We speak to Steve Taylor, dental laboratory owner, about the ‘catastrophic’ impact COVID-19 is currently having on dental labs up and down the country.
How has COVID-19 impacted dental labs?
The Dental Laboratory Association (DLA) has carried out a survey recently with its members.
Obviously not all members reply to surveys. But the potential impact is catastrophic. Particularly so for NHS dental labs. Private labs are still getting some work in. Probably ranging between 40% to 60% of what they would normally get. But NHS labs are really struggling.
Around 6% of labs are still closed. There’s another 5% that don’t know if and when they’ll be open. So 10% are still closed and the rest are really struggling.
There’s about 6% of labs that have only opened in the last couple of weeks.
The key thing really is that at the moment, 80% of labs still have staff on furlough. As this furlough scheme comes to an end, the predicted redundancies could be to the level of more than 1,500 technicians. I think there’s only something like, 6,500 dental technicians registered in the first place on the GDC register.
That’s an absolutely enormous percentage.
What impact would that have on the industry?
We’re going to lose an awful lot of experienced technicians. There’s going to be a lot of technicians who leave the industry and never come back to it.
I think realistically, the impact is across the board. It’s the fact the businesses just won’t be there for technicians to work in.
But also, there won’t be the dental labs there to actually provide national health work for patients.
The potential impact for patients is really significant. If NHS labs aren’t there, where are they going to get their crowns and dentures from?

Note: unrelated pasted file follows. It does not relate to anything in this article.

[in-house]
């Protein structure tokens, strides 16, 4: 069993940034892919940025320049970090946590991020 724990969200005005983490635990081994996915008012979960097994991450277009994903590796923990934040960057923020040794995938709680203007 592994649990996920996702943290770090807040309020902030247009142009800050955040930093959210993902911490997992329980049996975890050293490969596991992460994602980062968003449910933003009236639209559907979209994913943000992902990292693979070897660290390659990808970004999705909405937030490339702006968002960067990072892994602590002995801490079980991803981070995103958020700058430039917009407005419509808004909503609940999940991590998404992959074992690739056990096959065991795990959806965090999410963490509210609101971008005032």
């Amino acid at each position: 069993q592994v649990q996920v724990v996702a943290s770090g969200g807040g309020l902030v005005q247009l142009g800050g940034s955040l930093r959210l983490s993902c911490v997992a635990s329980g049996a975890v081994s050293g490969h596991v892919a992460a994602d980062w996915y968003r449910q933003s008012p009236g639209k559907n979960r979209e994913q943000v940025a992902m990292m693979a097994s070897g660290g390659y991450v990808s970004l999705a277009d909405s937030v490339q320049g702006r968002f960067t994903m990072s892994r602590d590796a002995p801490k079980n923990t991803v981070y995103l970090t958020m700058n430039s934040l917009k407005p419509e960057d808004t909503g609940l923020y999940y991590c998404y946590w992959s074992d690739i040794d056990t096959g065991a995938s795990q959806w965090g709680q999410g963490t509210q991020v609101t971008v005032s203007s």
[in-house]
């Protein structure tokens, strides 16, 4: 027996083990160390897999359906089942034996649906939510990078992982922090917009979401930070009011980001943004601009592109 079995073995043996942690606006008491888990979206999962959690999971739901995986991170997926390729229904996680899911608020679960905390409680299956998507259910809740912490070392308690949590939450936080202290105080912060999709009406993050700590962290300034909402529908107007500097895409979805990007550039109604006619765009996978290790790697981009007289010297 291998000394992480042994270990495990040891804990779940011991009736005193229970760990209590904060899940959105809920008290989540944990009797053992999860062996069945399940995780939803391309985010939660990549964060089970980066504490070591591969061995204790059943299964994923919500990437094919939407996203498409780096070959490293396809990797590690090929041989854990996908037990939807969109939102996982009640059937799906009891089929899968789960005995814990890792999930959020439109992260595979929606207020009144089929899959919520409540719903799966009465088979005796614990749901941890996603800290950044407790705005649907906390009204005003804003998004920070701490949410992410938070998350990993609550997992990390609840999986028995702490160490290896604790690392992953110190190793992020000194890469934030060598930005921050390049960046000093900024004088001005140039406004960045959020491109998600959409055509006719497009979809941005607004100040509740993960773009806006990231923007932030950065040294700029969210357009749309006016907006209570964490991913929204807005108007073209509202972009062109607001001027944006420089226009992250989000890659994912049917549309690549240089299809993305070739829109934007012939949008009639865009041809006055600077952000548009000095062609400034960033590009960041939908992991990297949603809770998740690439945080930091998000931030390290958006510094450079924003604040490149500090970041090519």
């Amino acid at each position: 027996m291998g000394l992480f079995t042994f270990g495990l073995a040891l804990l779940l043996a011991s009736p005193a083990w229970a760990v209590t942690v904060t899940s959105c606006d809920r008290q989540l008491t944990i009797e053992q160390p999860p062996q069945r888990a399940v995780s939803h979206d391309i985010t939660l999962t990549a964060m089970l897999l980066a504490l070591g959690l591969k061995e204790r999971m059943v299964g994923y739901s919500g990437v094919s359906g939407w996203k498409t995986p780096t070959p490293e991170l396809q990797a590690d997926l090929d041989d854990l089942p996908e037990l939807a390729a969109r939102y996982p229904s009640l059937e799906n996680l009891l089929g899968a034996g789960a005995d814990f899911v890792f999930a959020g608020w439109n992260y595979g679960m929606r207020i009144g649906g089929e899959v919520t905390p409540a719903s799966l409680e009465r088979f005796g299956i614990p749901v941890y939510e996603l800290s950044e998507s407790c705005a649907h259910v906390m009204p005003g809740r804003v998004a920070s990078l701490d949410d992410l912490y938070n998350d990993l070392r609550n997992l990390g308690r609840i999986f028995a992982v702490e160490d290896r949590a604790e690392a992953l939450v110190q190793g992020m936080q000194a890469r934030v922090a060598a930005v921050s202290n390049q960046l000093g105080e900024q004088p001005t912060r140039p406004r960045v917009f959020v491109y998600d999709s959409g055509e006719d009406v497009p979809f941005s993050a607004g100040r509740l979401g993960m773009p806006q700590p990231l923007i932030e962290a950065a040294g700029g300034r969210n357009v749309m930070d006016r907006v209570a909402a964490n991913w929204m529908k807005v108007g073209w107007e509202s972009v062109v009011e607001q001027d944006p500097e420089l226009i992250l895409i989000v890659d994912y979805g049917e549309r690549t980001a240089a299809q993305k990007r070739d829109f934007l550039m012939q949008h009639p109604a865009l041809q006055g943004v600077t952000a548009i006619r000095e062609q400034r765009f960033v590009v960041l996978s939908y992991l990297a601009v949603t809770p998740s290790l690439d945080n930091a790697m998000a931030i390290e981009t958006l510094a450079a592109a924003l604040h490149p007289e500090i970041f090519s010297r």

If you take 1,500 technicians out of the workforce, it’s going to have an enormous impact.
And going forward it takes years to train a dental technician. It’s always been a five-year training period.
If we do lose this many technicians, it’s a long time before the profession can recover.
Why is there such a big problem with dental labs now dentistry is slowly reopening?
The average dental lab, before lockdown, was working for between 76-100 dentists. Since lockdown and reopening, they’re only working for between 11-20 dentists.
NHS dentists are just not doing any band three work. Which is what goes through to the lab.
Dentists are working under restricted conditions too. They seem to be fire fighting, treating emergencies. There’s not a lot of routine dental treatments undertaken. That doesn’t generate work for the dental labs.
We’re in a position where there actually isn’t a mechanism set up to allow dental labs to get financial support. A lot have fallen through the cracks between the different schemes the government has set up.
Certainly furlough has been extremely valuable.
A lot of dental labs weren’t in the best financial state before. There has been a decline over the past few years in the amount of band three treatments dentists were undertaking. NHS dental labs, they’ve been working on very narrow profit margins for many years.
When you come to an absolute halt in the road like this, many dental labs don’t have the financial resource to maintain their businesses. It is really sad.
Labs who were 100% private, are still getting work through the door. But not at the same capacity.
It really is catastrophic for us as a profession.
Have labs had to make a lot of changes to working practices since going back?
The one thing you can’t do as a dental lab is work from home.
Within my lab we’ve introduced social distancing measures. We have a training lab, a 10-man training lab. So three people work in there. Then we’ve been able to space the other technicians out in the original laboratory work area.
We’ve got perspex screens between all of the work spaces, a one-way system around the lab. So we’ve tried to make it as COVID secure and safe as we can.